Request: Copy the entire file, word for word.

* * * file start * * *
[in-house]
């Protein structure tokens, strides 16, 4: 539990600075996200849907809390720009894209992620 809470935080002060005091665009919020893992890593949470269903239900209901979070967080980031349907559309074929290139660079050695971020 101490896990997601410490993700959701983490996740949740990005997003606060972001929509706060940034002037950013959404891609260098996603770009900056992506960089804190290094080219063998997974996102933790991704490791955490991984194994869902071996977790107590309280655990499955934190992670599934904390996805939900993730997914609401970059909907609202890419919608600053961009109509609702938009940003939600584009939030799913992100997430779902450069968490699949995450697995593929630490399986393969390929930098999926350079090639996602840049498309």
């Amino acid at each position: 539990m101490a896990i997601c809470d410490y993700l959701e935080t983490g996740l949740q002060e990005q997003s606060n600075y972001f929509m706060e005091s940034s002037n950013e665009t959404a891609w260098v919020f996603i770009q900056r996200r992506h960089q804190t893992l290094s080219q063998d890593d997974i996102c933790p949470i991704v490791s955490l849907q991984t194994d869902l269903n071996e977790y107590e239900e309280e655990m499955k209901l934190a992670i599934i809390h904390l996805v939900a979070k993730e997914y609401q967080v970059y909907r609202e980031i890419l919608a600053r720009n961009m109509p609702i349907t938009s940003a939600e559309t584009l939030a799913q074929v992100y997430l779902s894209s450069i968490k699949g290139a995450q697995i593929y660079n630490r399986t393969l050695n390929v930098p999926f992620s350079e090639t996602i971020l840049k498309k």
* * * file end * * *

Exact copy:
[in-house]
């Protein structure tokens, strides 16, 4: 539990600075996200849907809390720009894209992620 809470935080002060005091665009919020893992890593949470269903239900209901979070967080980031349907559309074929290139660079050695971020 101490896990997601410490993700959701983490996740949740990005997003606060972001929509706060940034002037950013959404891609260098996603770009900056992506960089804190290094080219063998997974996102933790991704490791955490991984194994869902071996977790107590309280655990499955934190992670599934904390996805939900993730997914609401970059909907609202890419919608600053961009109509609702938009940003939600584009939030799913992100997430779902450069968490699949995450697995593929630490399986393969390929930098999926350079090639996602840049498309």
């Amino acid at each position: 539990m101490a896990i997601c809470d410490y993700l959701e935080t983490g996740l949740q002060e990005q997003s606060n600075y972001f929509m706060e005091s940034s002037n950013e665009t959404a891609w260098v919020f996603i770009q900056r996200r992506h960089q804190t893992l290094s080219q063998d890593d997974i996102c933790p949470i991704v490791s955490l849907q991984t194994d869902l269903n071996e977790y107590e239900e309280e655990m499955k209901l934190a992670i599934i809390h904390l996805v939900a979070k993730e997914y609401q967080v970059y909907r609202e980031i890419l919608a600053r720009n961009m109509p609702i349907t938009s940003a939600e559309t584009l939030a799913q074929v992100y997430l779902s894209s450069i968490k699949g290139a995450q697995i593929y660079n630490r399986t393969l050695n390929v930098p999926f992620s350079e090639t996602i971020l840049k498309k």